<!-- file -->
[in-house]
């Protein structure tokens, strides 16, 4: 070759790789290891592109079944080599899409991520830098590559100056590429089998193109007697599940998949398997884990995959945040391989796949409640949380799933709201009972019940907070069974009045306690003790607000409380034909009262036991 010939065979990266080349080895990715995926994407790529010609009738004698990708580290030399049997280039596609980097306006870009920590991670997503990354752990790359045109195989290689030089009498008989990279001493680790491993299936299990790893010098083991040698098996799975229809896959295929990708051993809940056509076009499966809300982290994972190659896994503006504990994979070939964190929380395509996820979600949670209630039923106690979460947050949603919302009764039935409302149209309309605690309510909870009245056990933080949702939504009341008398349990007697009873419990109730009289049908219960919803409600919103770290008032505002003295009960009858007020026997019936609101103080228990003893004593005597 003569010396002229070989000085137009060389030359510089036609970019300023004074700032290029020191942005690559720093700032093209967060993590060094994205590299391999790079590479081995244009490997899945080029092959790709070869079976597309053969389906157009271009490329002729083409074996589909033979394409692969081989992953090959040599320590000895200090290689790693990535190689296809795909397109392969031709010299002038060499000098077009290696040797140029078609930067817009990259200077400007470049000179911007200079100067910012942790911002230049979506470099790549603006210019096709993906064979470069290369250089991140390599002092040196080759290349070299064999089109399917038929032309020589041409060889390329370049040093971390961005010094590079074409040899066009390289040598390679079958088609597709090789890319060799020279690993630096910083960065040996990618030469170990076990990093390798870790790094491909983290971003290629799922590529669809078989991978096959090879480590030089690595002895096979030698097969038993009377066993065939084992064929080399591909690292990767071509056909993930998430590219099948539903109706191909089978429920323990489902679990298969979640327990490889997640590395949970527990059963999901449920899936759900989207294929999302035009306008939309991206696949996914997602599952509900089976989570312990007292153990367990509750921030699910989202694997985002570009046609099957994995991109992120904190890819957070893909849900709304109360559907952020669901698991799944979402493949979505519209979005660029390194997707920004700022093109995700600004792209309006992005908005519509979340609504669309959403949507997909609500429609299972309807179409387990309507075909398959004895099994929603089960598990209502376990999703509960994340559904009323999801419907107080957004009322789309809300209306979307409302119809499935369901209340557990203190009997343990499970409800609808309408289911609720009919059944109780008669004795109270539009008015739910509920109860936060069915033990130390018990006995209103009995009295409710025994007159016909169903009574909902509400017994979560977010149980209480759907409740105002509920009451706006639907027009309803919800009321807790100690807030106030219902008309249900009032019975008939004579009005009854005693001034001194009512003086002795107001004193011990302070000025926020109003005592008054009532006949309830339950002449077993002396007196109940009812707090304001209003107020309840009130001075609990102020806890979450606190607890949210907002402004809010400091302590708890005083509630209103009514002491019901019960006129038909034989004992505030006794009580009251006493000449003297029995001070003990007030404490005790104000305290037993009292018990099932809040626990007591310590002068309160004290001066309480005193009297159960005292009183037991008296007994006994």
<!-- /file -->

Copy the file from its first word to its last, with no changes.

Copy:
[in-house]
């Protein structure tokens, strides 16, 4: 070759790789290891592109079944080599899409991520830098590559100056590429089998193109007697599940998949398997884990995959945040391989796949409640949380799933709201009972019940907070069974009045306690003790607000409380034909009262036991 010939065979990266080349080895990715995926994407790529010609009738004698990708580290030399049997280039596609980097306006870009920590991670997503990354752990790359045109195989290689030089009498008989990279001493680790491993299936299990790893010098083991040698098996799975229809896959295929990708051993809940056509076009499966809300982290994972190659896994503006504990994979070939964190929380395509996820979600949670209630039923106690979460947050949603919302009764039935409302149209309309605690309510909870009245056990933080949702939504009341008398349990007697009873419990109730009289049908219960919803409600919103770290008032505002003295009960009858007020026997019936609101103080228990003893004593005597 003569010396002229070989000085137009060389030359510089036609970019300023004074700032290029020191942005690559720093700032093209967060993590060094994205590299391999790079590479081995244009490997899945080029092959790709070869079976597309053969389906157009271009490329002729083409074996589909033979394409692969081989992953090959040599320590000895200090290689790693990535190689296809795909397109392969031709010299002038060499000098077009290696040797140029078609930067817009990259200077400007470049000179911007200079100067910012942790911002230049979506470099790549603006210019096709993906064979470069290369250089991140390599002092040196080759290349070299064999089109399917038929032309020589041409060889390329370049040093971390961005010094590079074409040899066009390289040598390679079958088609597709090789890319060799020279690993630096910083960065040996990618030469170990076990990093390798870790790094491909983290971003290629799922590529669809078989991978096959090879480590030089690595002895096979030698097969038993009377066993065939084992064929080399591909690292990767071509056909993930998430590219099948539903109706191909089978429920323990489902679990298969979640327990490889997640590395949970527990059963999901449920899936759900989207294929999302035009306008939309991206696949996914997602599952509900089976989570312990007292153990367990509750921030699910989202694997985002570009046609099957994995991109992120904190890819957070893909849900709304109360559907952020669901698991799944979402493949979505519209979005660029390194997707920004700022093109995700600004792209309006992005908005519509979340609504669309959403949507997909609500429609299972309807179409387990309507075909398959004895099994929603089960598990209502376990999703509960994340559904009323999801419907107080957004009322789309809300209306979307409302119809499935369901209340557990203190009997343990499970409800609808309408289911609720009919059944109780008669004795109270539009008015739910509920109860936060069915033990130390018990006995209103009995009295409710025994007159016909169903009574909902509400017994979560977010149980209480759907409740105002509920009451706006639907027009309803919800009321807790100690807030106030219902008309249900009032019975008939004579009005009854005693001034001194009512003086002795107001004193011990302070000025926020109003005592008054009532006949309830339950002449077993002396007196109940009812707090304001209003107020309840009130001075609990102020806890979450606190607890949210907002402004809010400091302590708890005083509630209103009514002491019901019960006129038909034989004992505030006794009580009251006493000449003297029995001070003990007030404490005790104000305290037993009292018990099932809040626990007591310590002068309160004290001066309480005193009297159960005292009183037991008296007994006994």